source="/tmp/fullODupes.txt"
| eval id=_cd."|".index."|".splunk_server
| search
[ search source="/tmp/fullODupes.txt"
| eval id=_cd."|".index."|".splunk_server
| transaction _raw maxspan=1s keepevicted=true mvlist=t
| search eventcount>1
| eval delete_id=mvindex(id, 1, -1)
| stats count by delete_id
| fields – count
| return 20 id=delete_id]
| delete

Note that the search has not been tested with a large number of events. It may be susceptible to stats or return limits. A lookup table may be the best way go about it.

View solution in original post

Path Finder

This solution should delete every duplicate value. You will need one unique field in your index of events.

My solution was to do a subsearch that returns a deduped list of events, where the returned value was a unique field. Remember you will need a user role that has delete capabilities to do the delete. Check your capabilities before you attempt this. Delete is a capability.

1) Run the search index=<your_index> Record the number of events returned by the search. This is the count of events including the duplicates. Also note a day and time where you see duplicates.

2) Next run the search index=<your_index> ([search index=<your_index> | dedup <field_with_duplicates> | field <unique_field>]) This will return your index less the duplicates. Check the results and make sure there are no duplicates where you noticed duplicates in Step 1. Record the number of events returned by the search.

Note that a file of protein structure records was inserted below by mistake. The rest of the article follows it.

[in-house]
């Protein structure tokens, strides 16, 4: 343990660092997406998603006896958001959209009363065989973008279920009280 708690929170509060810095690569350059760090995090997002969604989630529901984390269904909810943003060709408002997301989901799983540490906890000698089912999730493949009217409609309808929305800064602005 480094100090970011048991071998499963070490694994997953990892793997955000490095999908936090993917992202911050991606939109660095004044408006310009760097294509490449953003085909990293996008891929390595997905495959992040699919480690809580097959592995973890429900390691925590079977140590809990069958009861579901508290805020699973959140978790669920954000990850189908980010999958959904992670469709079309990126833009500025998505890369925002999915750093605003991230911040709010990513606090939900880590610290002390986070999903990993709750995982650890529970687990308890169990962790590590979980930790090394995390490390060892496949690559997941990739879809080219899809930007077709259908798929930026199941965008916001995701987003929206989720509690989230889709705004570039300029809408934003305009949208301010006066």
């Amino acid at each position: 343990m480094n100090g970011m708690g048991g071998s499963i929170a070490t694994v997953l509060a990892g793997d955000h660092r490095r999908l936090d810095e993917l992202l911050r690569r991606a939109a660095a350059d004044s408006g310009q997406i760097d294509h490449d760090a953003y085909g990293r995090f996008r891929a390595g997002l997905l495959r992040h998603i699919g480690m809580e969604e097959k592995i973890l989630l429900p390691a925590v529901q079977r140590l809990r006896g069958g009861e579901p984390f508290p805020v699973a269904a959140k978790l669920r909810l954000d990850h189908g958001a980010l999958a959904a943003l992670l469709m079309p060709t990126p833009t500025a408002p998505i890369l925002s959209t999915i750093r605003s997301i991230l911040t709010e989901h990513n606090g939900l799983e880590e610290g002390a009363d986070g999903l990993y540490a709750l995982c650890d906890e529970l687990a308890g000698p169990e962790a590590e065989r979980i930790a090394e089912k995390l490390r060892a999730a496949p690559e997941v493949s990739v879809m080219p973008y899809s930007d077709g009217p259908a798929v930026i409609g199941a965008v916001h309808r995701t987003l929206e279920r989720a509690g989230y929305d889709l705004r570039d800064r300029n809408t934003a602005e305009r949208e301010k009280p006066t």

If Step 2 returns gets an error, because the subsearch failed, reduce the search results by changing the timing to a single day or some other reduction that doesn't cause an error. Repeat step one with that reduction.

3) Subtract the count from Step 1 from the count from Step 2. Record this number. This is the number of duplicates.

4) Run the search from step 2 with a VERY IMPORTANT addition (the NOT). index=<your_index> NOT([search index=<your_index> | dedup <field_with_duplicates> | field <unique_field>]) Check the number of events, this search should return the same number of events as the number you recorded in Step 3.

5) If the event count of Step 4 wasn't the same event count you recorded in Step 3, then STOP, you've done something wrong.

6) If the event count of Step 4 IS THE SAME EVENT COUNT YOU RECORDED IN Step 3, then you are ready to delete.

7) Final Step... index=<your_index> NOT([search index=<your_index> | dedup <field_with_duplicates> | field <unique_field>])|delete

😎 Carefully clear this search once it runs. Leaving a search with |delete in the search box is super dangerous. This should return a deleted event count the same as the count of Step 3, the count of duplicates. That is what you deleted.

9) Final check... Run your original search index=<your_index>. The returned event count should be the same as the count from Step 2. This should be the deduped events.

Explorer

I found a great simple way to do it using streamstats and _cd to only get the correct events. Th e trick is to first find the events and then use it as a subquery to find this events, as you can't delete events after using streamstats.
Use at your own discretion. You should run the search without delete first to verify you get only what you want to delete

Example:

<your search for relevant events> | eval eid=_cd | search [<same search for relevant events> | streamstats count by _raw  | search count>1 | eval eid=_cd | fields eid] | delete